Mita Banerjee, Professor and Chair of American Studies, Department of English and Linguistics, University of Mainz, Germany; Norbert W. Paul, Professor and Director of the Institute for History, Theory and Ethics of Medicine, University of Mainz Medical Center, Germany; Nils-Frederic Wagner, Postdoctoral Fellow, GRK Life Sciences - Life Writing, Institute for History, Theory and Ethics of Medicine, University of Mainz Medical Center, Germany
CLOSING DATE FOR SUBMISSIONS: 1st November 2020
Artificial Intelligence (AI) has recently found its way into health care. Areas of application include prevention, monitoring, diagnosis,and treatment recommendations. When it comes to improving both quality and efficiency of health care, the emergence of medical AIholds a lot of promise. However, it also faces serious ethical and conceptual challenges. For example, medical AI may reinvigorate traditional bioethical controversies about paternalism and respect for patients’ autonomy, reinforce existing and/or create new biases, and the opacity of medical AI’s inner workings is likely to spark both ethical discussions about informed consent as well as raise conceptual issues concerning artificial (moral) agency.
These and related issues appear even more pressing vis-à-vis a predominantly normativist conception in bioethics (endorsed by the WHO) according to which health is a sensitive, personal endeavor, centered around what most people value highly: the duration and quality of their lives. What this means in detail, however, varies greatly between different people. Accordingly, medical decisions—including those generated by medical AI—are culturally embedded, involving personal values and preferences; not just clinical information. Providing and receiving health care, then, requires both medical expertise and a trusting relationship between patient and physician that fosters treatment shaped and informed by patients’ values.
Despite the rapid advance of medical AI and its increasingly pervasive clinical application, there is still little systematic bioethical work on fundamental ethical and conceptual issues (most current work focuses narrowly on ethical implications of specific applications). Current bioethical works tends to shy away from, for example, discussing controversial conceptions ofpotentiallydifferent meanings of medical AI in specific national and cultural contexts. Moreover, we may ask in what relationship medical AI stands to developments such as precision medicine, on the one hand, and personalized medicine on the other. Generally, a thorough discussion of medical AI appears indispensable when it comes to the future of medicine as such.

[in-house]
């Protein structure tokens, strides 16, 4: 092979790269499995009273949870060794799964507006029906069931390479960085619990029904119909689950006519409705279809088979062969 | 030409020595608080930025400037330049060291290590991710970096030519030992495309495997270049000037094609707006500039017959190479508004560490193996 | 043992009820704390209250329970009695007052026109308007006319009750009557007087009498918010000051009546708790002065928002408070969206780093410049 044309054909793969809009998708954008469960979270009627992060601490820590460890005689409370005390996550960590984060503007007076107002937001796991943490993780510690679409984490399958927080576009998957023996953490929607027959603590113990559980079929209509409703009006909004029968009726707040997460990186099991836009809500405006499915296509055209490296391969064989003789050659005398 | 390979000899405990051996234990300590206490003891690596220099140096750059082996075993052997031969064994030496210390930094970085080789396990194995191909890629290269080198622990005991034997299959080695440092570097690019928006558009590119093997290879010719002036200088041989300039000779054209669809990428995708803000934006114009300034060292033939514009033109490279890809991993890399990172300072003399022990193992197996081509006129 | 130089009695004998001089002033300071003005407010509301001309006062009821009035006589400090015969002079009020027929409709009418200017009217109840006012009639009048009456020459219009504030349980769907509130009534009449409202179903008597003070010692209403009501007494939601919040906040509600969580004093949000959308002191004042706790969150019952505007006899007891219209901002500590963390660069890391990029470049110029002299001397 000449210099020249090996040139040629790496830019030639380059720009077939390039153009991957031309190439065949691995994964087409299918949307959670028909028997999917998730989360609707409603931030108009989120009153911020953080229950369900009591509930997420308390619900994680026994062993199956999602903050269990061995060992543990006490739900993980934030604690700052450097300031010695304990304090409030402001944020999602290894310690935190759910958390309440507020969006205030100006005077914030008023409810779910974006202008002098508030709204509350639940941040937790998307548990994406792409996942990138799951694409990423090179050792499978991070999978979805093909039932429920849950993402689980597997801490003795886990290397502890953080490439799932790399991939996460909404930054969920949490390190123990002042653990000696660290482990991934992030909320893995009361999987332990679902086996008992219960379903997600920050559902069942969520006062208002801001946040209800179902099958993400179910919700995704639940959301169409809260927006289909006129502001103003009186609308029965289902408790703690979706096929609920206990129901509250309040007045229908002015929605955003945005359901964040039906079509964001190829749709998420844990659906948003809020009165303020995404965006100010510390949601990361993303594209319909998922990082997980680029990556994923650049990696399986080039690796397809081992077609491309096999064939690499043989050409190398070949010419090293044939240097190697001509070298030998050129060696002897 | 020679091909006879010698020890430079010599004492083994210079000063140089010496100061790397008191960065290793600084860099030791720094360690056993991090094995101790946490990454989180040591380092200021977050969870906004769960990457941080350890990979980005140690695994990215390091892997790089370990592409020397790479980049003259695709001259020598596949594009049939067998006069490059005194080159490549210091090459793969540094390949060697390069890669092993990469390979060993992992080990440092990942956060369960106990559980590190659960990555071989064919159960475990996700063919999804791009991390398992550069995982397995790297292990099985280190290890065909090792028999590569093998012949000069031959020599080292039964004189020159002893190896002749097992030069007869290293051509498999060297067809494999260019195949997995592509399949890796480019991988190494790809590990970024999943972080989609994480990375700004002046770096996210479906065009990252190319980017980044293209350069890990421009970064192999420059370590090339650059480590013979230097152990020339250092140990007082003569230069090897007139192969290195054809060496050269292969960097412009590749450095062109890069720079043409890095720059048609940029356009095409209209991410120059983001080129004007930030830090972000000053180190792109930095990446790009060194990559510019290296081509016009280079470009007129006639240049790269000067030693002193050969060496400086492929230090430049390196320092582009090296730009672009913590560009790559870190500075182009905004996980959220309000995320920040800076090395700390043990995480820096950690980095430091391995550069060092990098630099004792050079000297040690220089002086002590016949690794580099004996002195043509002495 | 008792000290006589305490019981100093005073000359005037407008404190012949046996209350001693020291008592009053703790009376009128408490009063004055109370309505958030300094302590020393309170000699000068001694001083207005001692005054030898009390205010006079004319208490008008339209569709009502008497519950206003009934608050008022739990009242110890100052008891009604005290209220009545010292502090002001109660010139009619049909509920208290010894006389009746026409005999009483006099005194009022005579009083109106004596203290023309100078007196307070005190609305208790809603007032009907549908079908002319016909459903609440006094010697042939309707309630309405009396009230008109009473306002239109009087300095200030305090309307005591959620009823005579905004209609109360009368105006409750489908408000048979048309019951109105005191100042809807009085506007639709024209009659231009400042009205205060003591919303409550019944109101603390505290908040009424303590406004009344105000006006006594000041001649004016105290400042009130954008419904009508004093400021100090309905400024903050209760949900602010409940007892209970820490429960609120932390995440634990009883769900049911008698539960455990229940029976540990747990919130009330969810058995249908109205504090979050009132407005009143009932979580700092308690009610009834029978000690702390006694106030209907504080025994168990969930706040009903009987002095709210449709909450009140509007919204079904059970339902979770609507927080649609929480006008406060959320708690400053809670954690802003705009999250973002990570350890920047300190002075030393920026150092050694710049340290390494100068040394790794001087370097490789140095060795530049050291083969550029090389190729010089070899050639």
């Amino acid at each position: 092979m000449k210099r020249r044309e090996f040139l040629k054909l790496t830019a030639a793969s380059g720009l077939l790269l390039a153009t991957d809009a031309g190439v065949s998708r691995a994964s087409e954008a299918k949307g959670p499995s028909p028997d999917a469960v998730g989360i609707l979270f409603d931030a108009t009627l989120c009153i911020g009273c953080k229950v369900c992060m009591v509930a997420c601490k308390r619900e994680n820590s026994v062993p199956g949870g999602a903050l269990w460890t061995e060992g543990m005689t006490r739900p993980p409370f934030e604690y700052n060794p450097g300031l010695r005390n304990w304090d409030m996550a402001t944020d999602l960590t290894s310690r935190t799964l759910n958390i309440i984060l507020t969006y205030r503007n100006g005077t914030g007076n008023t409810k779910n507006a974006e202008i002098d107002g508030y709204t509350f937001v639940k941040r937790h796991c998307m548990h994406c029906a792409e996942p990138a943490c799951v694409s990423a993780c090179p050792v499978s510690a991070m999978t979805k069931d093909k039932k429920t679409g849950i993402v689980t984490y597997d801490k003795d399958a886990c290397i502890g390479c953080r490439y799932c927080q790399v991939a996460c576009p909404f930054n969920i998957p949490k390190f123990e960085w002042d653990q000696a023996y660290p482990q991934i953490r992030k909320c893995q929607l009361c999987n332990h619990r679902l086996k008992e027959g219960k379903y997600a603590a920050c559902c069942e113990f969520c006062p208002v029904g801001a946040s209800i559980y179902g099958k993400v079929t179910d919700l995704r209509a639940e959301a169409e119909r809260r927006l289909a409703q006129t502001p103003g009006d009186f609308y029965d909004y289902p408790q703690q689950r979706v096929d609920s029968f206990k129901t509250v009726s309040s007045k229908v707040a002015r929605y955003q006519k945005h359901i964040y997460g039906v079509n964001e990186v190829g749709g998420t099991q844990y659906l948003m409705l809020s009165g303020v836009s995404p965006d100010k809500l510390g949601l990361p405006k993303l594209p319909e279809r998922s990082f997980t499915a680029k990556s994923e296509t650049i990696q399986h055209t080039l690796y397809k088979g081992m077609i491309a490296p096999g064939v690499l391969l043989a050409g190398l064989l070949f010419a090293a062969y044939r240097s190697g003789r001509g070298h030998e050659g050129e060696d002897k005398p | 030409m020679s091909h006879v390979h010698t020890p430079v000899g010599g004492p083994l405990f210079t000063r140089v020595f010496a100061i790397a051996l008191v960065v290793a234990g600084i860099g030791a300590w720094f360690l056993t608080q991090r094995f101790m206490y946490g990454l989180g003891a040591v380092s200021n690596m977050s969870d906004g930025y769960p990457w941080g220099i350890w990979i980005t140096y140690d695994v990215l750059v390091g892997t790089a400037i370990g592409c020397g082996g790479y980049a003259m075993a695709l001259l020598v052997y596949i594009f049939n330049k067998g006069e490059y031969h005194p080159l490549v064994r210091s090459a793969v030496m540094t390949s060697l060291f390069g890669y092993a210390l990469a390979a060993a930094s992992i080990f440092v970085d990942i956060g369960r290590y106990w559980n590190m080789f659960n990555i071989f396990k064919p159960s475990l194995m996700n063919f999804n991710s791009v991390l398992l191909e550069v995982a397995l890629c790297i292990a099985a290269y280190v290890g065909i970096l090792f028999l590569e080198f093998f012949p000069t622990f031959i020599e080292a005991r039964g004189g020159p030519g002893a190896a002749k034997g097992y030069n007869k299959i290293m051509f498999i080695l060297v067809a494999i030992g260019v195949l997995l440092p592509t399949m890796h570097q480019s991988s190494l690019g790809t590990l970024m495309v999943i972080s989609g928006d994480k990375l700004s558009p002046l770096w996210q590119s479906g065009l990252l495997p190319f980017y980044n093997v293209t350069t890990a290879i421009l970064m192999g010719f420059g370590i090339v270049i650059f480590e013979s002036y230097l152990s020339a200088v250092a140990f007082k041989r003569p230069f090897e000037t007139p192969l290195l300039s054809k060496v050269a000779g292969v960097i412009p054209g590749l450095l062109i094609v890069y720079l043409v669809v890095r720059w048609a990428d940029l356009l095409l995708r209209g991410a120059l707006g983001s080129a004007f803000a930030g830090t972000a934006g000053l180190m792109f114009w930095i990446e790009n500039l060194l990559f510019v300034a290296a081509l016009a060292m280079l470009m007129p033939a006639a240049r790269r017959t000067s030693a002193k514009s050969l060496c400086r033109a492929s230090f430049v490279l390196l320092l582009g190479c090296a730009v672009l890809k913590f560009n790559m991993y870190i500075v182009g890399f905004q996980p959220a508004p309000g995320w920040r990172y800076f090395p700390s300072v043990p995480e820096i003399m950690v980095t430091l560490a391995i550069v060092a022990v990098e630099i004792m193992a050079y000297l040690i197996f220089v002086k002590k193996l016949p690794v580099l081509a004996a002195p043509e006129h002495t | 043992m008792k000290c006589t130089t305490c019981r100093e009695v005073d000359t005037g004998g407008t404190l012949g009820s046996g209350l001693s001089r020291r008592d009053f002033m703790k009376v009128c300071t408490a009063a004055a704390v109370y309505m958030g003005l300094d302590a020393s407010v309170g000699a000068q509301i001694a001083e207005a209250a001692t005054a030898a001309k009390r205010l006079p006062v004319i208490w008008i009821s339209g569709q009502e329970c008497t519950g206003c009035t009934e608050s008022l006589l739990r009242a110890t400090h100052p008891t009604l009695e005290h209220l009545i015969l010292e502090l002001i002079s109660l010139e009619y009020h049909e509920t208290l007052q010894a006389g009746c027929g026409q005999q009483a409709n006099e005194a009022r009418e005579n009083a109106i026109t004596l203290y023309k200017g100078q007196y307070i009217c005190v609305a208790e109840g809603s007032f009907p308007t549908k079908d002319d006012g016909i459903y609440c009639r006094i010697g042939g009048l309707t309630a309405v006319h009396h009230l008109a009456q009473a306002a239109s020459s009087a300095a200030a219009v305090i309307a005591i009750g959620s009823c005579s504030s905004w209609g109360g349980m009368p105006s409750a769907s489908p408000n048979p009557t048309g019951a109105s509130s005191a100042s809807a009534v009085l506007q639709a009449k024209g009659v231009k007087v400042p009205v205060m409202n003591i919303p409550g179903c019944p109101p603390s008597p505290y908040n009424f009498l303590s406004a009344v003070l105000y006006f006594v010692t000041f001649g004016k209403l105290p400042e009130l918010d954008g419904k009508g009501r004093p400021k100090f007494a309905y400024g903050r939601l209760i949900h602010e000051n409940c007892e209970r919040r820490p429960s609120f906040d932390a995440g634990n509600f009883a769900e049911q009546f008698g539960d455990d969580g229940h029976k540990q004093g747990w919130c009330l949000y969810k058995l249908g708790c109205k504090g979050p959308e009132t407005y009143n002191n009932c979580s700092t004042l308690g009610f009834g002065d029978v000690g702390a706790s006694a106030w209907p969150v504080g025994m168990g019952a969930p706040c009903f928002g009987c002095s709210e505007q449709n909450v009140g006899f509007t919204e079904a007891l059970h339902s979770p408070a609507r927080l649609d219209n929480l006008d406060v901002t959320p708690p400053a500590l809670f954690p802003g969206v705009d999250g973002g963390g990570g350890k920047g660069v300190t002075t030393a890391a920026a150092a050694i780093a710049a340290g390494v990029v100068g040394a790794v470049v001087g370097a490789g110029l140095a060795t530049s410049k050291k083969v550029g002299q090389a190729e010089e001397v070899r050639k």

This special issue seeks to contribute to a more comprehensive bioethical analysis of medical AI by addressing the following three main areas of inquiry, to be tackled in an empirically-informed manner.
(1) Medical AI’s ethical challenges, both in theory and in practice with regard to concrete clinical applications;
(2) medical AI’s epistemic role in generating medical knowledge, including its relation to medical practice;
(3) medical AI’s conceptual footing, including resulting ethical implications.
Accordingly, topics to be addressed by submissions may include (but are not restricted to) questions such as:
•Does the rise of medical AI introduce artificial (moral) agents into the healthcare system?
•How to simultaneously harness medical AI’s data-crunching power and respect patients’ diverse, value-laden preferences?
•Does the advent of medical AI require rethinking the canonical principles of bioethics?
•Is there a need to reevaluate the ideal of patient-centered care with its emphasis on autonomy and dignity in the age ofmedical AI?
•How does medical AI change the relationship between patients and physicians?
•How does medical AI impact the relationship between medical knowledge and medical practice?
•How do the opaque aspects of medical AI affect physicians’ and patients’ health literacy?
•How to safeguard human oversight, data security, control, and responsibility in light of shared decision-making involving opaque medical AI?
•How to measure medical AI’s performance, given the lack of a gold standard in many medical disciplines?
•How does medical AI fare in adequately assessing peoples’ subjective well-being and perceived quality of life?
•How is the use of medical AI different in countries and regions with poor health care infrastructure?
The guest editors invite contributions from scholars in medical ethics, bioethics, philosophy (of technology), health sciences, medicine, psychology, and other relevant areas to answer these and related questions. Consistent with Bioethics’ norms, we will, all-else-being-equal, prefer theoretical works with practical suggestions, and practical works that engage theory. Please refer to Bioethics’ Author Guidelines for more information.
The guest editors welcome early discussion of brief proposals and/or abstracts by email to: n.wagner(at)uni-mainz(dot)de.
Manuscripts should be submitted to Bioethics online at:http://mc.manuscriptcentral.com/biot.
Please make sure to select the manuscript type ‘Special Issue’ and state that your contribution is for the ‘Medical AI’ Special Issue when prompted.